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Residential versus Commercial Code

august 2022, issue 1

ELITE PERMITS

BRIEFING ON CONSTRUCTION & Some other stuff

Written by TATIANA gUSt

Understanding the building code that applies to your project is essential; however, for people not involved in code compliance it is not as clear as it should be. I will try my best to make it simple and understandable. 

The main building codes, and the foundation for many of the state specific codes, are the International Code Council (ICC) building codes. These codes are separated into the following three categories: 

  1. Residential, 
  1. Building also known as (AKA) Commercial, and  
  1. Existing Building.  

There are a number of trade specific codes, such as plumbing or electrical or mechanical, but we are going to omit those for clarity.

Before we dive into the residential or commercial aspects, let me explain a crucial difference in the words. The word “residential” refers to the USE of a building, meaning it is for living purposes. Some examples of which can be a house, a duplex, a condo, an apartment, or a hotel. However, all of these residential USES are not regulated by the same code. Some are regulated by the residential code and others by the commercial code. 

The “Residential” version includes all the requirements for building, mechanical, electrical, gas and plumbing (MEP) within its code, while the building, aka Commercial, has a separate code that is more specific for each of the additional disciplines, hence the number of other books as mentioned previously.

Single Family home

Single Family

Townhomes

townhomes

To put in simple words, projects that fall under the residential code can use a single book for the design, while all other projects have a number of books that need to be consulted while the building is being designed. 

Let’s talk about understanding which code applies when. The main intent of the code is to protect property and its occupants.

Therefore, the buildings with the least risk are the smaller ones where you are familiar with the surroundings. Can you think of a small building that you know how to get in and out with your eyes closed? Does your own house come to mind? That’s correct. A house is the least risky due to the limited number of occupants, the limited size, and the fact that most people know their homes very well (we will talk about the exceptions later). The risk is manageable.  

Now think about what happens when you put multiple living units next to each other. For example, condos or apartments. The risk becomes larger, because more people may be impacted in an emergency, or more property can be damaged just by being next to each other. Now, let’s add another variable. You have several of these living spaces that are next to each other, but you are not very familiar with the surroundings because you just stopped by to spend the night, like with a hotel. The risk becomes even greater, because in an emergency, the occupants may or may not know how to navigate the building to reach safety.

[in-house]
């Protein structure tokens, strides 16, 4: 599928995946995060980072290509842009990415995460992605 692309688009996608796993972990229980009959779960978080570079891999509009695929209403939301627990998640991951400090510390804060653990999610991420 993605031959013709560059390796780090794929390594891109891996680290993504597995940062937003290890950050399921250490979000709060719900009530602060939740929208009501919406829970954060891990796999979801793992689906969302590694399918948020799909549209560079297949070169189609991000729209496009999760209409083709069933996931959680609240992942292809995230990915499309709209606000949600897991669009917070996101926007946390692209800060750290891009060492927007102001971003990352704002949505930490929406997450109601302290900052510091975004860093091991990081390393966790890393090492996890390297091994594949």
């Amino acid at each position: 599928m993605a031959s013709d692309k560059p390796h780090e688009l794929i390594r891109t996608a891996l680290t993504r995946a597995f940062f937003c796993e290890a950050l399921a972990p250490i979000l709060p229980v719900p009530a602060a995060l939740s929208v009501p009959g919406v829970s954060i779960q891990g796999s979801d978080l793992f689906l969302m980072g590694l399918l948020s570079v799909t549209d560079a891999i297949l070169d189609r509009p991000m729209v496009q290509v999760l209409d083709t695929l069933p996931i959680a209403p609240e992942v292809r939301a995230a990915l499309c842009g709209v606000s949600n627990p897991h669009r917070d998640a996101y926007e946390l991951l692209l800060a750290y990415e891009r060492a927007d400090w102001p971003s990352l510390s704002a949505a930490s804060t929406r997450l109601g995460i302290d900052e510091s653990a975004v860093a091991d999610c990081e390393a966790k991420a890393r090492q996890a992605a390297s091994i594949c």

So, the code regulators understanding the different instances created a separate code which allows smaller, more manageable buildings to have different rules than the ones with a larger risk. Hence the different Residential and Commercial codes.  

What can be designed under the Residential code? The Residential code applies to single family homes, duplexes, and townhomes that are three stories or less. This is very specific, because if the building becomes taller, then there is additional risk.  

codes and books

More risk = more protection.  

Therefore, for those large homes that are three stories over parking, the applicable code becomes the Commercial code, and they must adhere to a different set of standards.  

Everything else that does not fall under the Residential code must be designed with the Commercial code.  

To make it easier for everyone:  

Residential ==> Single family, duplexes, or townhomes; up to three stories 

Commercial ==> Everything else 

Let me know if you have additional questions about the building codes, follow us for more, and share our blog! 

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Exposure represents the adjustments due the characteristics of the terrain surrounding the building.

Exposure B.For buildings with a mean roof height of less than or equal to 30 feet (9144 mm), Exposure B shall apply where the ground surface roughness, as defined by Surface Roughness B, prevails in the upwind direction for a distance of at least 1,500 feet (457 m). For buildings with a mean roof height greater than 30 feet (9144 mm), Exposure B shall apply where Surface Roughness B prevails in the upwind direction for a distance of at least 2,600 feet (792 m) or 20 times the height of the building, whichever is greater.

Exposure C.Exposure C shall apply for all cases where Exposure B or D does not apply.

Exposure D.Exposure D shall apply where the ground surface roughness, as defined by Surface Roughness D, prevails in the upwind direction for a distance of at least 5,000 feet (1524 m) or 20 times the height of the building, whichever is greater. Exposure D shall also apply where the ground surface roughness immediately upwind of the site is B or C, and the site is within a distance of 600 feet (183 m) or 20 times the building height, whichever is greater, from an Exposure D condition as defined in the previous sentence.

 

 
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